Project Icarus: How MIT ‘Saved’ Bermuda

April 1, 2012

At 12:26 p.m. on June 19, 1968 the asteroid Icarus, which is nearly a mile in diameter, will crash into the mid-Atlantic, just east of Bermuda.

Its impact — the equivalent of a 500,000-megaton bomb blast — will splash out some 1,000 cubic miles of sea water and form a crater 15 miles across in the ocean floor.

Bermuda will be largely obliterated by the immediate impact blast — some 22,000 times more powerful than the atomic bomb dropped on the Japanese city of Hiroshima in August, 1945. Any remaining fragments of the island will be deluged by tidal waves 100 feet high which will sweep across coastal cities on both sides of the ocean, and earthquakes 100 times worse than any ever recorded will be felt all over the world.

Clearly, Icarus must be stopped. No expense will be spared.

This was the apocalyptic scenario of Massachusetts Institute of Technology’s Project Icarus in the mid-1960s, with students charting the hypothetical course of a rogue asteroid on a near-collision course with Bermuda — and conjuring with ways to prevent the catastrophe.

Astronomer Walter Baade used the 48-inch reflecting telescope at Palomar Observatory in southern California to capture mankind’s first image of asteroid 1566 Icarus on June 26, 1949.

Icarus, it was soon found, is unusual because its elliptical orbit takes it from the inner edge of the Main Asteroid Belt between the orbits of Mars and Jupiter to well within Mercury’s orbit.

Icarus needs 1.12 years to circle the Sun once. Every 19 years, always during the month of June, Icarus and Earth pass near each other at a relative velocity of about 18 miles per second. Baade detected Icarus during one of these close encounters.

MIT Professor Paul Sandorff taught the Interdepartmental Student Project in Systems Engineering in the Spring 1967 Term at MIT in Boston. He noted that Icarus and Earth would pass each other at a distance of four million miles — about 16 times the Earth-moon distance– on June 19, 1968.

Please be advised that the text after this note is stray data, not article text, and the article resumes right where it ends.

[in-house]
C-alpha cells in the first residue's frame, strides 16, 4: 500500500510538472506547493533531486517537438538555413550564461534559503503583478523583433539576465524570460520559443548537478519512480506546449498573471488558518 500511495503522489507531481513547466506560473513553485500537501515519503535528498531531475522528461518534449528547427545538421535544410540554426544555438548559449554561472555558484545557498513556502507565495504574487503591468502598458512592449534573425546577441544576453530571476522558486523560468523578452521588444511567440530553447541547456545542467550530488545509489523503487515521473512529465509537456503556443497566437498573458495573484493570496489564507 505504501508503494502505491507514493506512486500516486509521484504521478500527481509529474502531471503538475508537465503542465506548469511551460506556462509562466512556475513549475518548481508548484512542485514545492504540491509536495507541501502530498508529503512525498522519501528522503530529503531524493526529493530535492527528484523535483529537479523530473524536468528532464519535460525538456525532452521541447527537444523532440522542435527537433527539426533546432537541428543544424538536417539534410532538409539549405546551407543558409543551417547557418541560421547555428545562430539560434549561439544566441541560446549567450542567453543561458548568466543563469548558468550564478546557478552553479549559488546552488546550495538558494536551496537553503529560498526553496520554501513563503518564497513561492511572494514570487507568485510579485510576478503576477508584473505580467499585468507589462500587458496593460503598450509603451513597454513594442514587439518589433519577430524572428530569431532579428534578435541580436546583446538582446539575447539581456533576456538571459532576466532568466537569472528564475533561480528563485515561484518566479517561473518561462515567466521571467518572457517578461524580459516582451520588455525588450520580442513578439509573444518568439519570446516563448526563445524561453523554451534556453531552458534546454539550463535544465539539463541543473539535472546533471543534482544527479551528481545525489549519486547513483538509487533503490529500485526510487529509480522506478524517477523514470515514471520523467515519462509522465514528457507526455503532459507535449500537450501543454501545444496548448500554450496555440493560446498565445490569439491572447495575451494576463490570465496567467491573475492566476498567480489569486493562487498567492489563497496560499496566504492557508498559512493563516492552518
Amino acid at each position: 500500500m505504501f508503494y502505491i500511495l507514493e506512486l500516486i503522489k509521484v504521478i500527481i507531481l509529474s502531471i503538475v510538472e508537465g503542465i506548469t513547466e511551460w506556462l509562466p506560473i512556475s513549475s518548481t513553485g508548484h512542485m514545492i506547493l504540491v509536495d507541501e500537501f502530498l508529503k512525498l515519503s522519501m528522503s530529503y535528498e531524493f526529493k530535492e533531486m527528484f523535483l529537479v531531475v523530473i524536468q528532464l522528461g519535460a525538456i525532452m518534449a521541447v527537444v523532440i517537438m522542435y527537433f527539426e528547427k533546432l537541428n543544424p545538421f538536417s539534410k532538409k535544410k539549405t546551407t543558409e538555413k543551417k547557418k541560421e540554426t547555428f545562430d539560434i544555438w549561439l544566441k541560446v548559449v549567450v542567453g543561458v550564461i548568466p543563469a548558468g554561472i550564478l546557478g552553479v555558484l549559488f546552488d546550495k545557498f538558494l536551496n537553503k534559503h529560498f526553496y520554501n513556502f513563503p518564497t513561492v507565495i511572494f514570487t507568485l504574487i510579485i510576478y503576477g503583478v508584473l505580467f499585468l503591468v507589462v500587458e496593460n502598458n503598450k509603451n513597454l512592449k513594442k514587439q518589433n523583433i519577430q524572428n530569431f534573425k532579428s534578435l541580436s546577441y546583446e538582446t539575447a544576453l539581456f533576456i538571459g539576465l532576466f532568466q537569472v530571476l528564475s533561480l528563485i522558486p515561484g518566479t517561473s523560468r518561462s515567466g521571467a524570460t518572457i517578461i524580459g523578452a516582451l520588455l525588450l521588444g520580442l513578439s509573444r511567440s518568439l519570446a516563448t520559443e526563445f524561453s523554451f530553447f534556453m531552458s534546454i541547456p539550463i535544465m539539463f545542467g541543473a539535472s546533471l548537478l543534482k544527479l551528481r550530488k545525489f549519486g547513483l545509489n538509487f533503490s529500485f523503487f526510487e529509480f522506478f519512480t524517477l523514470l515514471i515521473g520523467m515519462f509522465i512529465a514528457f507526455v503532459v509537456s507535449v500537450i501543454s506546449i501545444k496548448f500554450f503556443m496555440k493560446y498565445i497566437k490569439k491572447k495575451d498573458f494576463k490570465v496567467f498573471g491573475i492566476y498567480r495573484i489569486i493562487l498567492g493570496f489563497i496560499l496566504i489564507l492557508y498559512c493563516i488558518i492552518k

Discovery Channel simulation of large asteroid collision with Earth

He then asked his students to suppose that, instead of missing earth on that date, Icarus would strike in the Atlantic Ocean east of Bermuda with the explosive force of 500,000 megatons of TNT.

Professor Sandorff gave his class until May 27, 1967 to develop a plan for averting the catastrophe.

In 1967, the physical characteristics of Icarus were little known. For purposes of their study, Dr. Sandorff’s students assumed that it measures 4200 feet in diameter and has a density of 3.5 grams per centimeter, yielding a mass of 4.4 billion tons.

For comparison, earth has an average density of 5.5 grams per cubic centimeter.

They acknowledged, however, that, given its orbit, which resembles that of a short-period comet, Icarus might be a defunct comet nucleus. In that case, its density and mass would likely be considerably less. They also assumed that it is a solid body; that is, that it is not made up of small pieces held together loosely by weak mutual gravitational attraction.

In March 1967, the MIT students visited Cape Kennedy, Florida, to size up US space capabilities. At the time, the first manned flight of the Apollo Command and Service Module [CSM] had been postponed indefinitely following the Apollo 1 fire which killed Gus Grissom and two other atronauts on January 27, 1967 and the Saturn V moon rocket had yet to fly [Apollo 4, the successful first Saturn V test flight, would not occur until November 9, 1967].

Nevertheless, the students wrote that “the awesome reality” of the Vertical Assembly Building [VAB], in which the Saturn V and Apollo spacecraft would be prepared, and the twin Launch Complex 39 pads [Pads A and B], from which they would be launched, had “completely erased” any doubts that they might have had about using Apollo/Saturn technology in their project.